The IRS Enhances “Get Transcript” Security Online Service
What is a Transcript?
A transcript is a summary of basic taxpayer data. Taxpayers who cannot locate their records or whose records have been destroyed can obtain a copy of a particular document by requesting a transcript.
The following are types of transcripts that the IRS offers at no charge:
- Tax Return Transcript: Includes most line items from a previously filed original Federal Form 1040, U.S. Individual Income Tax Return. Please note that this transcript does not include changes made after the original filing of the return. This transcript generally satisfies lending institution requirements.
- Tax Account Transcript: Provides basic taxpayer data including return type, marital status, adjusted gross income and all payments made on the account. In addition, this transcript includes changes made after the original filing of the return.
- Record of Account Transcript: Is a combination of the tax return and tax account transcripts outlined above.
- Wage and Income Transcript: Includes information from Federal Forms W-2, 1099, 1098 and Form 5498, IRA Contribution Information. Please note that information reported on this transcript may not be available until July after the tax year.
- Verification of Non-Filing Letter: Will show proof that the IRS does not have a record of a filing of a Form 1040.
How to Obtain a Transcript Online
A taxpayer can access a transcript online by registering with the online service available on the IRS’ website. According to the IRS website, the following information is needed in order to complete the registration process:
- Social Security number or Individual Tax Identification Number;
- Date of birth, filing status and mailing address from your latest tax return filed;
- An e-mail address that is readily available;
- Financial account information such as a credit card number or account number from an auto loan, mortgage, home equity loan or home equity line of credit; and
- A mobile phone that accepts text messages, readily available with your name on the account.
It is important to note that the IRS will never request login information or initiate contact via text message. A mobile phone is needed for verification purposes only.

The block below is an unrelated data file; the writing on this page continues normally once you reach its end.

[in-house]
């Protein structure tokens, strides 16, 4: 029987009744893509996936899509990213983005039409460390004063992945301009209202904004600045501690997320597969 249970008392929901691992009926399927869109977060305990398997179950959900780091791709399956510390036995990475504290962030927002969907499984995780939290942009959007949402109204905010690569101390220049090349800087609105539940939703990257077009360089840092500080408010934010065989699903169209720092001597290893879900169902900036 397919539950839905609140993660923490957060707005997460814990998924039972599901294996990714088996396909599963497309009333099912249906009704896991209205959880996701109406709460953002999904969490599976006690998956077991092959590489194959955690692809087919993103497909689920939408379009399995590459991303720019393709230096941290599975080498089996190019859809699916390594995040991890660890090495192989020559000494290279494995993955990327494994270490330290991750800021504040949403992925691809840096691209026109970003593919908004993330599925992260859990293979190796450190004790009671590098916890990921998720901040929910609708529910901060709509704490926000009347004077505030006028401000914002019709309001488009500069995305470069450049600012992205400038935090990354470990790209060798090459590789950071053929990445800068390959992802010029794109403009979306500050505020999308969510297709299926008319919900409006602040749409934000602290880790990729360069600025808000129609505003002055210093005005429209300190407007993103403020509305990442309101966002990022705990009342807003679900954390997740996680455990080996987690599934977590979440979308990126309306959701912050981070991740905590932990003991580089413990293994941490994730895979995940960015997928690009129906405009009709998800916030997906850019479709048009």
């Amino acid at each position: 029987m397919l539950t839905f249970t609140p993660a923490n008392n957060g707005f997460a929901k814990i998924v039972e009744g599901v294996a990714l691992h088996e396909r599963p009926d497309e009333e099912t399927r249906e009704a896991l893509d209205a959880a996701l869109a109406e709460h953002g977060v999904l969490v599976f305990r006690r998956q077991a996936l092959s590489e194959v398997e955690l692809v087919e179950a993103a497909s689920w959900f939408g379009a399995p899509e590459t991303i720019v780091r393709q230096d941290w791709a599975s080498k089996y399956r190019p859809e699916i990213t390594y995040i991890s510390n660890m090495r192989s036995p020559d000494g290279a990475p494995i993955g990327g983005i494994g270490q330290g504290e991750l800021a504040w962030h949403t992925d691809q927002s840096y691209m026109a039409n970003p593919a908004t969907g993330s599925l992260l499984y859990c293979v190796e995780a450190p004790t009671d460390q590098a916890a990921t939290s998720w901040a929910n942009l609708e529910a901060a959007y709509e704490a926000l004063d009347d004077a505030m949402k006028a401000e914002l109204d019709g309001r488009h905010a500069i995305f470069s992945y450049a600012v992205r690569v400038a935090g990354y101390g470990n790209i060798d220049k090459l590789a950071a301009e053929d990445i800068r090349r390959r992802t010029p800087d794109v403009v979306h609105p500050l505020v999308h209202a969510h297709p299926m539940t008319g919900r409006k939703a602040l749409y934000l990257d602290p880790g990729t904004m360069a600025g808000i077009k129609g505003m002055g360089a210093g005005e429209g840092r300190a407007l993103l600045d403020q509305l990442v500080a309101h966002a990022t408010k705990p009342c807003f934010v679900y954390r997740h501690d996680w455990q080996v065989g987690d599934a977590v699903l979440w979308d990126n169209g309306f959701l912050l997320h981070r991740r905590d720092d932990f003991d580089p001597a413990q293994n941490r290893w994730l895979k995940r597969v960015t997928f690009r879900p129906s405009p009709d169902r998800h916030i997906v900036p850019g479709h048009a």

First-time users must first submit their name and e-mail address to receive a confirmation code via e-mail. After entering the code received, taxpayers then proceed by entering their name, Social Security number, date of birth, filing status and address from their latest tax return filed. In addition, taxpayers will be required to provide certain financial account information. Following this step, taxpayers are prompted to enter a mobile phone number to receive a six digit activation code via text message. After activating the code taxpayers create a username and password, site phrase and select a site image.
In the event the taxpayer has an existing account, but has not completed the new secure process, they will be required to log in and provide the information indicated above. Once the account is set up, taxpayers can log in, receive a security code via text and enter the code for secure access.
Taxpayers that are not able to verify their identity, do not have access to a mobile phone or prefer more conventional methods, transcripts by mail will continue to be available by using the IRS existing service “Get Transcript by Mail”. Under this service, transcripts can be requested via telephone or online and will be sent to the taxpayer address of record within five to ten business days. It is important to note that a transcript is not a copy of a previously filed tax return. If a tax return copy is needed, a taxpayer can request a copy by submitting Form 4506, Request for Copy of Tax return, along with the appropriate fee.
With the upcoming filing season and in an era where almost anything can be accessed online, government agencies as well as private companies are finding difficulty in keeping customer information safe. Thus, the IRS is committed to continue working with different agencies to fight security breaches and prevent unauthorized access of taxpayers’ records. The IRS is currently working on developing new safety measures for the coming tax year.
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The information contained herein is not necessarily all inclusive, does not constitute legal or any other advice, and should not be relied upon without first consulting with appropriate qualified professionals for your individual facts and circumstances.